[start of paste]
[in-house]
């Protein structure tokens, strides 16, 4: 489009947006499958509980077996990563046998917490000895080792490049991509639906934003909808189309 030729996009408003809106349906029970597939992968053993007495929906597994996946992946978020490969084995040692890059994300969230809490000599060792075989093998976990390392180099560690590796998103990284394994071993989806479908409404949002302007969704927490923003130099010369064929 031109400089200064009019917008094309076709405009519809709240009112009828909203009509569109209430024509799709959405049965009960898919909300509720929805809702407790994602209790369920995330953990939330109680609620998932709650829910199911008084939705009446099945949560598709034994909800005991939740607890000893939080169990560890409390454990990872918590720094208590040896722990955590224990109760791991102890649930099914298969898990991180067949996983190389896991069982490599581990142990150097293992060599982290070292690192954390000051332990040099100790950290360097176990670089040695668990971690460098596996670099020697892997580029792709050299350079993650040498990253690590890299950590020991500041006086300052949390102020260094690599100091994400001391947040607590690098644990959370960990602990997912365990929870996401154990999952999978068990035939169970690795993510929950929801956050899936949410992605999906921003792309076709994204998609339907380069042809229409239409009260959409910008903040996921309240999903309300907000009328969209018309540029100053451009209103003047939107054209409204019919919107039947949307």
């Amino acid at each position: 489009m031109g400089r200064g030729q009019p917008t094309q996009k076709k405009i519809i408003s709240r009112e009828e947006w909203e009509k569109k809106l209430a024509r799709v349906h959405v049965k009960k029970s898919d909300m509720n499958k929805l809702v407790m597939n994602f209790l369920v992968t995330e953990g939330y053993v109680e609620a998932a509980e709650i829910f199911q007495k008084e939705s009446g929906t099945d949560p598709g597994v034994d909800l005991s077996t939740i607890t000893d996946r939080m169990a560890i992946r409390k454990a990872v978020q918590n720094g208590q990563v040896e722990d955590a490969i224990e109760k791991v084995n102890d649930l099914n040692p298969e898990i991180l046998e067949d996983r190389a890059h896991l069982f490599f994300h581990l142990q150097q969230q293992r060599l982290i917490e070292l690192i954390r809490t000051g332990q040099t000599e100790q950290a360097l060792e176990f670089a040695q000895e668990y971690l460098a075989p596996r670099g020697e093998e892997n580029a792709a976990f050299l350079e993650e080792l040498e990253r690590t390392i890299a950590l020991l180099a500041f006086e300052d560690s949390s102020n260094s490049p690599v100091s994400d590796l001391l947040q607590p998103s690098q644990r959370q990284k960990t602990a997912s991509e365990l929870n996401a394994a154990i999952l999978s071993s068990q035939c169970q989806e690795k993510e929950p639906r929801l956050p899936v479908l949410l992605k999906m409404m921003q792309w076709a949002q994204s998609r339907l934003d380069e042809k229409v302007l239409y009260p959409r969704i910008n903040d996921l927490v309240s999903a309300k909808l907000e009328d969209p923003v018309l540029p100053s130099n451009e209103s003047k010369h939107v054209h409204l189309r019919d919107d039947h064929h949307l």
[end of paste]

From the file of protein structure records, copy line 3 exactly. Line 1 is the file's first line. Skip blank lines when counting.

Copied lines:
């Amino acid at each position: 489009m031109g400089r200064g030729q009019p917008t094309q996009k076709k405009i519809i408003s709240r009112e009828e947006w909203e009509k569109k809106l209430a024509r799709v349906h959405v049965k009960k029970s898919d909300m509720n499958k929805l809702v407790m597939n994602f209790l369920v992968t995330e953990g939330y053993v109680e609620a998932a509980e709650i829910f199911q007495k008084e939705s009446g929906t099945d949560p598709g597994v034994d909800l005991s077996t939740i607890t000893d996946r939080m169990a560890i992946r409390k454990a990872v978020q918590n720094g208590q990563v040896e722990d955590a490969i224990e109760k791991v084995n102890d649930l099914n040692p298969e898990i991180l046998e067949d996983r190389a890059h896991l069982f490599f994300h581990l142990q150097q969230q293992r060599l982290i917490e070292l690192i954390r809490t000051g332990q040099t000599e100790q950290a360097l060792e176990f670089a040695q000895e668990y971690l460098a075989p596996r670099g020697e093998e892997n580029a792709a976990f050299l350079e993650e080792l040498e990253r690590t390392i890299a950590l020991l180099a500041f006086e300052d560690s949390s102020n260094s490049p690599v100091s994400d590796l001391l947040q607590p998103s690098q644990r959370q990284k960990t602990a997912s991509e365990l929870n996401a394994a154990i999952l999978s071993s068990q035939c169970q989806e690795k993510e929950p639906r929801l956050p899936v479908l949410l992605k999906m409404m921003q792309w076709a949002q994204s998609r339907l934003d380069e042809k229409v302007l239409y009260p959409r969704i910008n903040d996921l927490v309240s999903a309300k909808l907000e009328d969209p923003v018309l540029p100053s130099n451009e209103s003047k010369h939107v054209h409204l189309r019919d919107d039947h064929h949307l």